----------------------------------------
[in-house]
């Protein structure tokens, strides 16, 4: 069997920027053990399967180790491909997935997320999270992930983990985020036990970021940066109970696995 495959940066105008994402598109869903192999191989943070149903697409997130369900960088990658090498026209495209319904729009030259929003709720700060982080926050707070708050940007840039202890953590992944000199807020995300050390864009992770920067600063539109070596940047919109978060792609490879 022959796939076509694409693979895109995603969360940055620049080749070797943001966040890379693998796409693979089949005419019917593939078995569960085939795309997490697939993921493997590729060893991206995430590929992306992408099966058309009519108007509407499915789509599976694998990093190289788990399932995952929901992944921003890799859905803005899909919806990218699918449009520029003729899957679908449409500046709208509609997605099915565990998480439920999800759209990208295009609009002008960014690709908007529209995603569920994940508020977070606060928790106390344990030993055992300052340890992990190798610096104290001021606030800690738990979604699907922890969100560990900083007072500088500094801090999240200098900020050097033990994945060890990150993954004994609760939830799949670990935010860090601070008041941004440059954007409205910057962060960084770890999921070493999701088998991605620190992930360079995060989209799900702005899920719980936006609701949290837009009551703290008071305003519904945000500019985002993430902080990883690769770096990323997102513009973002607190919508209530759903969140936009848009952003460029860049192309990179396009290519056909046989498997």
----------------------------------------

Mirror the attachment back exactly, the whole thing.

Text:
[in-house]
């Protein structure tokens, strides 16, 4: 069997920027053990399967180790491909997935997320999270992930983990985020036990970021940066109970696995 495959940066105008994402598109869903192999191989943070149903697409997130369900960088990658090498026209495209319904729009030259929003709720700060982080926050707070708050940007840039202890953590992944000199807020995300050390864009992770920067600063539109070596940047919109978060792609490879 022959796939076509694409693979895109995603969360940055620049080749070797943001966040890379693998796409693979089949005419019917593939078995569960085939795309997490697939993921493997590729060893991206995430590929992306992408099966058309009519108007509407499915789509599976694998990093190289788990399932995952929901992944921003890799859905803005899909919806990218699918449009520029003729899957679908449409500046709208509609997605099915565990998480439920999800759209990208295009609009002008960014690709908007529209995603569920994940508020977070606060928790106390344990030993055992300052340890992990190798610096104290001021606030800690738990979604699907922890969100560990900083007072500088500094801090999240200098900020050097033990994945060890990150993954004994609760939830799949670990935010860090601070008041941004440059954007409205910057962060960084770890999921070493999701088998991605620190992930360079995060989209799900702005899920719980936006609701949290837009009551703290008071305003519904945000500019985002993430902080990883690769770096990323997102513009973002607190919508209530759903969140936009848009952003460029860049192309990179396009290519056909046989498997």